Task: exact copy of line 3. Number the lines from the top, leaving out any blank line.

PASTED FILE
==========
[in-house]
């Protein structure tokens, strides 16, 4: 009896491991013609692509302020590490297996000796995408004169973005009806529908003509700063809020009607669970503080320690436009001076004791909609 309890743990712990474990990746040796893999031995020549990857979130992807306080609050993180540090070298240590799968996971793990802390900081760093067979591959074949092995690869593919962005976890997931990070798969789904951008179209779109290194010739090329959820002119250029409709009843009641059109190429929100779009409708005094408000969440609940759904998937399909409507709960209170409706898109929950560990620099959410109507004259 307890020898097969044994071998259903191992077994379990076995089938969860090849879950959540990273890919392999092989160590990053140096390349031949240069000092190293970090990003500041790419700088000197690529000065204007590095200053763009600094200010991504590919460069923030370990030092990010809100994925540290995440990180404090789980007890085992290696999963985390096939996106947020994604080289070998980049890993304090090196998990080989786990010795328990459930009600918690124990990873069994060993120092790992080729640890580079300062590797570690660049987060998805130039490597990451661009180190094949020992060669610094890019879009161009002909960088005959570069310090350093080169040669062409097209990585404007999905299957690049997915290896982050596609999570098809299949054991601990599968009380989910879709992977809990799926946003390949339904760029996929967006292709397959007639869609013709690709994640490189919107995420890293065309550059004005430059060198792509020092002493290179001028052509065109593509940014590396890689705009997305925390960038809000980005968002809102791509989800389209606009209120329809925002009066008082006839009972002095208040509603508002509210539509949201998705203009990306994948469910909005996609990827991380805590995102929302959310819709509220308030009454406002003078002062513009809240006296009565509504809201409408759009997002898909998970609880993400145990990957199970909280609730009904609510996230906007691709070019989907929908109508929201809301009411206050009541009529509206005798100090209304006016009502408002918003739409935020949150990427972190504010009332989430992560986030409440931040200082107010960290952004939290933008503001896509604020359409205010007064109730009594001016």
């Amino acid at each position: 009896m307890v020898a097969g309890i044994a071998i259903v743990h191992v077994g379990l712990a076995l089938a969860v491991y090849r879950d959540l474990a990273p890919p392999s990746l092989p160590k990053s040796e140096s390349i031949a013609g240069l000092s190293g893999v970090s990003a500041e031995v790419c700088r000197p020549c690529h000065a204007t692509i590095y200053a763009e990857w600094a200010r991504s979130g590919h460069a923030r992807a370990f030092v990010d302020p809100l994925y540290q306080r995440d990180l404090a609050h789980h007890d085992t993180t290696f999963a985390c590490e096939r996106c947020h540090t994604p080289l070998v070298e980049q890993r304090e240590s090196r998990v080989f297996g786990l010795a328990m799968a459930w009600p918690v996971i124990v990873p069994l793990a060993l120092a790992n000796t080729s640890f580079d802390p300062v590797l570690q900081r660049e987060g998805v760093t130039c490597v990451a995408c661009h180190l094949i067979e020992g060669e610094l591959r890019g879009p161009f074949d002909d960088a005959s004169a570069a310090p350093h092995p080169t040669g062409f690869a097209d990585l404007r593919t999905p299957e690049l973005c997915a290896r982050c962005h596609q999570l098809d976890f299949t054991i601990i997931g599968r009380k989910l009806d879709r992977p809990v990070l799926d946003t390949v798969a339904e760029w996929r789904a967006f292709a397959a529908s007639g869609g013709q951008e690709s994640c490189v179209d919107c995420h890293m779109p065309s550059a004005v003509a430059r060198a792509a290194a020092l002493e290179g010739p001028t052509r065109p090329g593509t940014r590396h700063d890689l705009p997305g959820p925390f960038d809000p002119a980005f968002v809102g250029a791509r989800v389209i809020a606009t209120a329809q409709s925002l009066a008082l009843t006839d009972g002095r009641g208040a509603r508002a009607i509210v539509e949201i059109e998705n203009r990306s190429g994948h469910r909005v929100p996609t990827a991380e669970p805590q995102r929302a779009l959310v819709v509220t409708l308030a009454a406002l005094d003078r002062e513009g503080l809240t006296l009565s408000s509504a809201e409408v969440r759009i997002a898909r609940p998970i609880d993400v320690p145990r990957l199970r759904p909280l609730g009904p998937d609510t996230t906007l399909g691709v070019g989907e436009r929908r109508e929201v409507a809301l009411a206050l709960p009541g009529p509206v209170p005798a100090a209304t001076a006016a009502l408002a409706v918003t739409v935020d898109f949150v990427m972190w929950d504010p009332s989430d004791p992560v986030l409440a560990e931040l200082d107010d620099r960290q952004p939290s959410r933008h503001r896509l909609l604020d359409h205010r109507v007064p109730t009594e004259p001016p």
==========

């Amino acid at each position: 009896m307890v020898a097969g309890i044994a071998i259903v743990h191992v077994g379990l712990a076995l089938a969860v491991y090849r879950d959540l474990a990273p890919p392999s990746l092989p160590k990053s040796e140096s390349i031949a013609g240069l000092s190293g893999v970090s990003a500041e031995v790419c700088r000197p020549c690529h000065a204007t692509i590095y200053a763009e990857w600094a200010r991504s979130g590919h460069a923030r992807a370990f030092v990010d302020p809100l994925y540290q306080r995440d990180l404090a609050h789980h007890d085992t993180t290696f999963a985390c590490e096939r996106c947020h540090t994604p080289l070998v070298e980049q890993r304090e240590s090196r998990v080989f297996g786990l010795a328990m799968a459930w009600p918690v996971i124990v990873p069994l793990a060993l120092a790992n000796t080729s640890f580079d802390p300062v590797l570690q900081r660049e987060g998805v760093t130039c490597v990451a995408c661009h180190l094949i067979e020992g060669e610094l591959r890019g879009p161009f074949d002909d960088a005959s004169a570069a310090p350093h092995p080169t040669g062409f690869a097209d990585l404007r593919t999905p299957e690049l973005c997915a290896r982050c962005h596609q999570l098809d976890f299949t054991i601990i997931g599968r009380k989910l009806d879709r992977p809990v990070l799926d946003t390949v798969a339904e760029w996929r789904a967006f292709a397959a529908s007639g869609g013709q951008e690709s994640c490189v179209d919107c995420h890293m779109p065309s550059a004005v003509a430059r060198a792509a290194a020092l002493e290179g010739p001028t052509r065109p090329g593509t940014r590396h700063d890689l705009p997305g959820p925390f960038d809000p002119a980005f968002v809102g250029a791509r989800v389209i809020a606009t209120a329809q409709s925002l009066a008082l009843t006839d009972g002095r009641g208040a509603r508002a009607i509210v539509e949201i059109e998705n203009r990306s190429g994948h469910r909005v929100p996609t990827a991380e669970p805590q995102r929302a779009l959310v819709v509220t409708l308030a009454a406002l005094d003078r002062e513009g503080l809240t006296l009565s408000s509504a809201e409408v969440r759009i997002a898909r609940p998970i609880d993400v320690p145990r990957l199970r759904p909280l609730g009904p998937d609510t996230t906007l399909g691709v070019g989907e436009r929908r109508e929201v409507a809301l009411a206050l709960p009541g009529p509206v209170p005798a100090a209304t001076a006016a009502l408002a409706v918003t739409v935020d898109f949150v990427m972190w929950d504010p009332s989430d004791p992560v986030l409440a560990e931040l200082d107010d620099r960290q952004p939290s959410r933008h503001r896509l909609l604020d359409h205010r109507v007064p109730t009594e004259p001016p």